But back to Huxley. What I find most amazing about this is that this is the first attempt at a music video created entirely by an artificial intelligence, so the creative output can only be expected to improve over time. What will Huxley, or something like it, be creating in ten years? Fifty years? A century?
I think we creative types better hold onto our hats, because my guess is that we're seeing something humanity has never seen before -- the creative output of a non-human intelligence. And what it can teach us about our own creativity might be only the first step into what is truly uncharted territory.
Saber-toothed tigers. Giant ground sloths. Mastodons and woolly mammoths. Enormous birds like the elephant bird and the moa. North American camels, hippos, and rhinos. Glyptodons, an armadillo relative as big as a Volkswagen Beetle with an enormous spiked club on the end of their tail.
What do they all have in common? Besides being huge and cool?
They all went extinct, and all around the same time -- around 14,000 years ago. Remnant populations persisted a while longer in some cases (there was a small herd of woolly mammoths on Wrangel Island in the Aleutians only four thousand years ago, for example), but these animals went from being the major fauna of North America, South America, Eurasia, and Australia to being completely gone in an astonishingly short time.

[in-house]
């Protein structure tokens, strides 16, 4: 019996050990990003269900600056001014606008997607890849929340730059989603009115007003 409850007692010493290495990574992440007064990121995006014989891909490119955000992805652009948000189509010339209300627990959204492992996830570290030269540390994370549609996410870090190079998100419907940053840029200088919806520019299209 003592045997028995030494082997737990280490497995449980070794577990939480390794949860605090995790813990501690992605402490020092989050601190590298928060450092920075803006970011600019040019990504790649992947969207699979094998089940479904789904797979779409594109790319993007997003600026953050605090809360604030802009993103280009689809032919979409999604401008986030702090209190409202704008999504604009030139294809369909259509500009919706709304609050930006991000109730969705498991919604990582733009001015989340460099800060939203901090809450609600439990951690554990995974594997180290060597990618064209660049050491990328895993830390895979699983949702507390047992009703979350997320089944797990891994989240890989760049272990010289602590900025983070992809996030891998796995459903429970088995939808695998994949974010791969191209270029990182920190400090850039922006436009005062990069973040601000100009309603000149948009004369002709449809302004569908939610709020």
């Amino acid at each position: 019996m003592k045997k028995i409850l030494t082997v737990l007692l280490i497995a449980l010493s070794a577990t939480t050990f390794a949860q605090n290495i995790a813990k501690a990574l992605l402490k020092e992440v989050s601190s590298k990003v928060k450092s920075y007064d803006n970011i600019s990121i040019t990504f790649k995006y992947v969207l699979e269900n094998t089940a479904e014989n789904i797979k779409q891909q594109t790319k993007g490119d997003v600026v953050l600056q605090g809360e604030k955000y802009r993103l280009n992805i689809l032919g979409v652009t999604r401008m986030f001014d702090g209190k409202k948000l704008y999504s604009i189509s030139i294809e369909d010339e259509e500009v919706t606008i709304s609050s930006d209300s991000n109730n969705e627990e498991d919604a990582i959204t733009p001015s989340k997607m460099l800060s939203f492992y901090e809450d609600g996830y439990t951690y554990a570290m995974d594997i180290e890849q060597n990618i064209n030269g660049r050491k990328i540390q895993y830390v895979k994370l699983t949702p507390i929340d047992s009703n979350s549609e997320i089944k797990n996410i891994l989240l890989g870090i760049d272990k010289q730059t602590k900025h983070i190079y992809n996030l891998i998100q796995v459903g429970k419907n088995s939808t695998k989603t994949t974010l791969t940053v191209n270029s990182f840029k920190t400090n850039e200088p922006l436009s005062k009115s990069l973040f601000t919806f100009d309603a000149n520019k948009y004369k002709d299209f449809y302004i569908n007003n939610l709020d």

What caused their demise?
This week's Skeptophilia book of the week is The End of the Megafauna: The Fate of the World's Hugest, Fiercest, and Strangest Animals, by Ross MacPhee, which considers the question, and looks at various scenarios -- human overhunting, introduced disease, climatic shifts, catastrophes like meteor strikes or nearby supernova explosions. Seeing how fast things can change is sobering, especially given that we are currently in the Sixth Great Extinction -- a recent paper said that current extinction rates are about the same as they were during the height of the Cretaceous-Tertiary Extinction 66 million years ago, which wiped out all the non-avian dinosaurs and a great many other species at the same time.
Along the way we get to see beautiful depictions of these bizarre animals by artist Peter Schouten, giving us a glimpse of what this continent's wildlife would have looked like only fifteen thousand years ago. It's a fascinating glimpse into a lost world, and an object lesson to the people currently creating our global environmental policy -- we're no more immune to the consequences of environmental devastation as the ground sloths and glyptodons were.
[Note: if you purchase this book using the image/link below, part of the proceeds goes to support Skeptophilia!]